Stephen Hawking doesn't like this idea. A few years ago he gathered a team to show that movement along that line was one-directional: forward, ever forward. But this meeting of the greatest minds in physics failed to prove anything of the sort. All the rules of physics, it turns out, work equally well in a backward motion as they do forwards.

We are already on the threshold of objects being beamed up to space stations through a process of what Einstein called "spooky action at a distance." As a novelist, I'll go with "spooky" physics. As a Scot, I will go with the idea that the character of Scottie can facilitate such a process. Perhaps in the end we'll discover that "spooky" is all there is. Perhaps in the end, real live Scots will discover that Scotland, and not the United Kingdom, is all there is. Perhaps then, a trilogy about a Scottish woman who manages to teleport herself through time won't seem fantastical at all.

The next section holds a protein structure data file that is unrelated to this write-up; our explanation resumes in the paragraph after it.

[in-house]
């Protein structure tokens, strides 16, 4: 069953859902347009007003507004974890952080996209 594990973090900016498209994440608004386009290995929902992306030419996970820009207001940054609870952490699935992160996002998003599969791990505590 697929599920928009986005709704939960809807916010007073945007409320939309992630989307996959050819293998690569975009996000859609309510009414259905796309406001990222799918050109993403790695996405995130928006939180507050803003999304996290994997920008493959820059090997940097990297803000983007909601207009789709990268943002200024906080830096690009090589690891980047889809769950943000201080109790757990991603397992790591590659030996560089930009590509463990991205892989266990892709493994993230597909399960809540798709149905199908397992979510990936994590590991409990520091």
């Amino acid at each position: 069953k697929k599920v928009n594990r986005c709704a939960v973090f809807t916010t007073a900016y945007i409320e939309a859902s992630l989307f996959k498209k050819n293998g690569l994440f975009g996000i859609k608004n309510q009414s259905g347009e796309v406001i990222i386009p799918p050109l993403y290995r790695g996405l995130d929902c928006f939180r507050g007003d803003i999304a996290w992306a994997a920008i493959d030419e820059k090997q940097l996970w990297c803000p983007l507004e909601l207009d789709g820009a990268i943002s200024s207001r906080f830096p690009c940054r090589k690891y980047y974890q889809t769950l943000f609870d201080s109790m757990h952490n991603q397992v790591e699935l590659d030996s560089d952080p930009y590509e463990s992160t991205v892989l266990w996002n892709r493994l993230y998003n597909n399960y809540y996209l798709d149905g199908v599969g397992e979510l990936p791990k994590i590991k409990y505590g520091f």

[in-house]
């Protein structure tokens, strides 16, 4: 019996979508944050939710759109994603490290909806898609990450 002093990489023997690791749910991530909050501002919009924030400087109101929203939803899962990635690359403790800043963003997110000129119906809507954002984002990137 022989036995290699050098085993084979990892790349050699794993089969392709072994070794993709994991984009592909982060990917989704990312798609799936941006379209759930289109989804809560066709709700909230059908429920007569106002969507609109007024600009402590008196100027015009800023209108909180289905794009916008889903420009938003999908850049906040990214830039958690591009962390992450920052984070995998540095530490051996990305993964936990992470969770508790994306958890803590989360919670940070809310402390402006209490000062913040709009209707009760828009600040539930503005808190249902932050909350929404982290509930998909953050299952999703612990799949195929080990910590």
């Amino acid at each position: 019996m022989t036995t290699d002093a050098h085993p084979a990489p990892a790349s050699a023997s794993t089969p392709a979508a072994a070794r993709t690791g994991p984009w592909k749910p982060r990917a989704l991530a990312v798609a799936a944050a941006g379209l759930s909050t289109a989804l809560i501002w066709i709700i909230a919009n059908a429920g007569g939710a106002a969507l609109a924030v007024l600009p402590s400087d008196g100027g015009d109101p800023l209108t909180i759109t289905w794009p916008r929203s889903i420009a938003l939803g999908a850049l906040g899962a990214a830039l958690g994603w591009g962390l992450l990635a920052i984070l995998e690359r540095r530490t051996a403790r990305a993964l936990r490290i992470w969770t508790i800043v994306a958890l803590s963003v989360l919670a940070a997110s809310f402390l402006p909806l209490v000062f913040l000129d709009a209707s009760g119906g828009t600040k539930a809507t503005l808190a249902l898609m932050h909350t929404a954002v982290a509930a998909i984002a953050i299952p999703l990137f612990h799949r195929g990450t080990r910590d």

After all, they already did it on Star Trek!

Friday, July 7, 2017

All Shall Be Well

7th July 2017

Evening wafted a cool breeze over the Colorado Rockies, as I sat outside at a picnic table with some friends discussing the debacle that is our present and what it could possibly lead to for our future. It was getting dark, the remaining light a paint brush stroke of yellow brilliance across the upper hills, a certain permutation of light you see only in Colorado. Even after so many years here, it still melts me. Its as though the day had just one more thought before it left, one more dash of wisdom. Like a rainbow in a dark sky, it says, All Shall Be well.